Nuclear Safety: Reactors That Can't Melt Down
The recent tragic events in Japan have brought the issue of nuclear energy to the forefront of public discussion. While some have exploited the tragedy to advance anti-nuclear policies, others have tried to defend this important energy source on the grounds of its importance to our economy and standard of living.
Missing in the discussion are several important facts. First, the 9.0 earthquake and 30-to-40-foot-high tsunami was a disaster of unprecedented proportions. It killed at least 10,000 people and possibly as many as 18,000.
Second, the Fukushima Daiichi 1 nuclear power plant withstood the quake, which released 32 times more energy than the plant was designed to absorb. But the tsunami came over the 25-foot-high seawall, carried off fuel supplies for the plant’s backup generators, shorted their circuitry, and caused other damage, while also knocking out all remaining primary electrical power for dozens of miles. Even so, plant workers and other emergency crews avoided the kind of nuclear disaster many initially feared would occur.
Third, the Fukushima plant had many upgrades since it was first constructed. Numerous enhancements have been added to dozens of other nuclear reactors built since then, under that original design and newer designs.
Fourth, and equally important, significant breakthroughs in nuclear engineering continue to be made. They should now be vetted properly – as they could further reduce or even eliminate the threat of nuclear meltdown. To grasp the significance of these breakthroughs, informed citizens should have a basic understanding of how nuclear power technology developed over the years.
The world’s first nuclear power plants began operating fifty years ago. Since then, nuclear power has advanced considerably, to the point that today some 16% of the world’s electricity is produced by nuclear power. France is the world leader, producing nearly 80% of its electricity from nuclear – and exporting a substantial amount of nuclear-generated electricity to countries like Italy and the UK.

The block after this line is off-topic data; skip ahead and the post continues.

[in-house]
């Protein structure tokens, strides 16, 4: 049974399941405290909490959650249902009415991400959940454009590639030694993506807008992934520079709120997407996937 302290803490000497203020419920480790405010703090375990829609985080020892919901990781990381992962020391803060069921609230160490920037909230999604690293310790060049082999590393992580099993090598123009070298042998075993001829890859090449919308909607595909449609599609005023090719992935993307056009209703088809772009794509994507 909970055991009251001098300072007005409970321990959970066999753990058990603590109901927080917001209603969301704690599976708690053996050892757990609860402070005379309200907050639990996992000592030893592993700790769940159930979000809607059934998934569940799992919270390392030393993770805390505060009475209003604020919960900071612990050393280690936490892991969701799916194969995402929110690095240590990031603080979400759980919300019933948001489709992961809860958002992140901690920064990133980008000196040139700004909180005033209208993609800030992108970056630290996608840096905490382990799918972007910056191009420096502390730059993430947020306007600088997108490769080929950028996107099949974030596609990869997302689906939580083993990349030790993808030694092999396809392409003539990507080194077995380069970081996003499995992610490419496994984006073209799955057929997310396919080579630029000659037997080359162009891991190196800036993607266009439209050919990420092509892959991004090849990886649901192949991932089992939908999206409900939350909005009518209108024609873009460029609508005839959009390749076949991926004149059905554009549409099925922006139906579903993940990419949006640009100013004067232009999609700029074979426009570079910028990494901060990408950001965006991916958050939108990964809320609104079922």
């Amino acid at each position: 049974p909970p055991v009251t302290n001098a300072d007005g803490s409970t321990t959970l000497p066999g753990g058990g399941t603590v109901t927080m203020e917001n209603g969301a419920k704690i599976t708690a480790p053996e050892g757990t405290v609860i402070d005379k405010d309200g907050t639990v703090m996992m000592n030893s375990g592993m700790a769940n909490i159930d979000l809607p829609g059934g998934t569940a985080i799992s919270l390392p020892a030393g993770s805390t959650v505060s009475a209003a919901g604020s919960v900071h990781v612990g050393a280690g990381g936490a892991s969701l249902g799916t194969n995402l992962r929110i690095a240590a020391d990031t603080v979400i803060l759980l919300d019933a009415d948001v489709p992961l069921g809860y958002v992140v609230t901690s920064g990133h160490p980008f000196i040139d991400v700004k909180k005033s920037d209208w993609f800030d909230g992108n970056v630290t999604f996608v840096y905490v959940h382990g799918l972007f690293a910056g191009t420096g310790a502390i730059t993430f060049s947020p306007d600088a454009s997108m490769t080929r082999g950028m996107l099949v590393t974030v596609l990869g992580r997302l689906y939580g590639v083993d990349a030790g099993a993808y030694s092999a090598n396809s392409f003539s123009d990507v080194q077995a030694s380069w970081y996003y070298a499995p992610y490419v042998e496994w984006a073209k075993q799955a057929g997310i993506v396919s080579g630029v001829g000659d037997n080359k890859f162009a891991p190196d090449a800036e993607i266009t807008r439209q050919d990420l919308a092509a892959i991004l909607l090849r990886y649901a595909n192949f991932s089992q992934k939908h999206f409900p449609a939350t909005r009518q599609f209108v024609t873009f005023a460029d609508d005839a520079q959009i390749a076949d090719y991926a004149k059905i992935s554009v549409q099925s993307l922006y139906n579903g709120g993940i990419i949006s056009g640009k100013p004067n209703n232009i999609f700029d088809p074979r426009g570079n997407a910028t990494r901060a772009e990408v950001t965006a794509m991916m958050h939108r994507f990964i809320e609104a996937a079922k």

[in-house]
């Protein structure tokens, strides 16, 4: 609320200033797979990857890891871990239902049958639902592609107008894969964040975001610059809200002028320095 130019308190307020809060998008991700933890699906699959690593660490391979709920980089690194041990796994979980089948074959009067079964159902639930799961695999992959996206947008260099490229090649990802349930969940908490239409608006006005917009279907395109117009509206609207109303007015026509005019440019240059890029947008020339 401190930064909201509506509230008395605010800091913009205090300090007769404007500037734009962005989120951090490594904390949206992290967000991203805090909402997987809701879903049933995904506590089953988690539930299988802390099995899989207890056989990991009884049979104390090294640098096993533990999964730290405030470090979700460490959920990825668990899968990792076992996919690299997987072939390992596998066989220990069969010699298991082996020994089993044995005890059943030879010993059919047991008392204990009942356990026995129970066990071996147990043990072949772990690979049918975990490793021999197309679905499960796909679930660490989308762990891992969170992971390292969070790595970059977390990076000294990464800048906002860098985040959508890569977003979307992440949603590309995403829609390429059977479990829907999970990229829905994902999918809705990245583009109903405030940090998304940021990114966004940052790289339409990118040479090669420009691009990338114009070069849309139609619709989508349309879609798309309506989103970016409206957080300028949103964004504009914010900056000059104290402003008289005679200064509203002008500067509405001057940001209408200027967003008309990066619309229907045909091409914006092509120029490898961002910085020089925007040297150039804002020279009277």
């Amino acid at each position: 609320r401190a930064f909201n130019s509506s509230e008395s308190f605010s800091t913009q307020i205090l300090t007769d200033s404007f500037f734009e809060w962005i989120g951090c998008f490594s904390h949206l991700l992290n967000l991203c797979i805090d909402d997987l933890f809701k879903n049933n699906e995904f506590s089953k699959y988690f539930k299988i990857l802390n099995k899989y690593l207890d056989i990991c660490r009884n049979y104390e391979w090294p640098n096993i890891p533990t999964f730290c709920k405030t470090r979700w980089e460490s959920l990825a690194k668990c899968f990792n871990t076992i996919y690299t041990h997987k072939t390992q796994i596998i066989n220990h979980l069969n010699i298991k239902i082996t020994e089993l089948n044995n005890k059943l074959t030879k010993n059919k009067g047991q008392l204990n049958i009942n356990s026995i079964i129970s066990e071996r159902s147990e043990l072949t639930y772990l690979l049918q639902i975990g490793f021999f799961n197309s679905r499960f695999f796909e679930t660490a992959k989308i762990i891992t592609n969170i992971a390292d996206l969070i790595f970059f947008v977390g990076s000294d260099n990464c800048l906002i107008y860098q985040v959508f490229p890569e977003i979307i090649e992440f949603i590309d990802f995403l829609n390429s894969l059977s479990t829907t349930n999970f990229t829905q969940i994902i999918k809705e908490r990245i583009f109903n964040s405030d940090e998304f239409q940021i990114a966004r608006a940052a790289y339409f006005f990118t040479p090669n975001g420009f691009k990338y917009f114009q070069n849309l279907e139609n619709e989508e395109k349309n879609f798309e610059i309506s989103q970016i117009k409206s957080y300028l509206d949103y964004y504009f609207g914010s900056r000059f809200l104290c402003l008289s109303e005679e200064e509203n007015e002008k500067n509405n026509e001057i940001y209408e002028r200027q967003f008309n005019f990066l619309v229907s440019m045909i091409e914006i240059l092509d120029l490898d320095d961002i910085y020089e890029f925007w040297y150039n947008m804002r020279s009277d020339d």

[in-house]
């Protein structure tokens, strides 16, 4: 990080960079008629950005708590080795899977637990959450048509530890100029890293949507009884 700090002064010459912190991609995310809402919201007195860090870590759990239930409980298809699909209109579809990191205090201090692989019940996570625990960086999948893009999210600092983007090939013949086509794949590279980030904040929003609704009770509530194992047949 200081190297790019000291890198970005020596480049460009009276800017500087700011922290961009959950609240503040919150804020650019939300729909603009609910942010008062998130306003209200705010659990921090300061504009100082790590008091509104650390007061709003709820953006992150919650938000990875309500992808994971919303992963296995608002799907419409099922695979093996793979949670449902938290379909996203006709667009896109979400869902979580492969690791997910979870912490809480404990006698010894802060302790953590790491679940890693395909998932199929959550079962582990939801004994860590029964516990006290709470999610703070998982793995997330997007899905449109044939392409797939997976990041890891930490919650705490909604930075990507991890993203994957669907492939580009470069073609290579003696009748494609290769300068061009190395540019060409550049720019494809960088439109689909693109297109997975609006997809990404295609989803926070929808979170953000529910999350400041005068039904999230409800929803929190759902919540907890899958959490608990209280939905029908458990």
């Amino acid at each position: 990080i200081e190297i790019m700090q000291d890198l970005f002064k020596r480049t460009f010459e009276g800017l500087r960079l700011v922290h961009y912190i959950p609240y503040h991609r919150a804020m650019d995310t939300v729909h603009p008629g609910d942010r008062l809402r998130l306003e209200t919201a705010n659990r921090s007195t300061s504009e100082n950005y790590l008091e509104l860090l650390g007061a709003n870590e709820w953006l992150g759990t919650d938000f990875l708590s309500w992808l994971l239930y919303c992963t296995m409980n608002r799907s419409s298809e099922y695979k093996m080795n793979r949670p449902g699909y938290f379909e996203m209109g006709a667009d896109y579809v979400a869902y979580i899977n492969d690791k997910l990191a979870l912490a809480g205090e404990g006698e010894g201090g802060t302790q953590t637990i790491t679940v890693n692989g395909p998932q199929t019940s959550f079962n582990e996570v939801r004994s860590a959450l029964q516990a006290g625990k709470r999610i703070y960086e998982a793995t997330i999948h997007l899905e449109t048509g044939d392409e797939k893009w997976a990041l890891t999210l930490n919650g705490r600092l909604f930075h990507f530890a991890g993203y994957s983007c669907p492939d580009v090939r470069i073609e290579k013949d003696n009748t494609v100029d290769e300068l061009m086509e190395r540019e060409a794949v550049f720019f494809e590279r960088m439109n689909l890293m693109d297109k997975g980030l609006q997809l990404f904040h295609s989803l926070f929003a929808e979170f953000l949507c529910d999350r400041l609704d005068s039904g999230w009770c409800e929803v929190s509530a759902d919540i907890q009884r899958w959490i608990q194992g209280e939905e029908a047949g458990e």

As one might expect, nuclear power technology has improved dramatically over the last half century. In line with any technology development, various routes and options were examined, and rejected or implemented.
Because nuclear plant technology evolved from systems designed for nuclear submarines, early nuclear plants for generating electricity were engineered to be cooled by water. As a result, most of the world’s large nuclear power plants are situated on ocean coastlines or the banks of large inland rivers and lakes.
Basic nuclear power production physics involves a nuclear reaction that produces heat, which then converts water to steam. Most nuclear reactors use uranium as fuel. Pellets containing uranium are placed into tubes grouped in clusters, known as fuel elements. A number of fuel elements stand vertically in the core of the reactor, where they are covered by water. As uranium atoms are split via nuclear fission, the heat this reaction generates is extracted to convert water into steam.
The steam drives a turbine, which in turn drives an electrical generator. Water pumped from the ocean, river, or lake cools the steam after it has passed through the turbine, condensing the steam back to water, so that it can be returned to the reactor heat source and reheated. From the early beginnings of reactor development, two branches of water reactor evolved.
In the Boiling Water Reactor (BWR), the water around and in contact with the fuel elements boils to produce steam, which then passes directly to the turbines.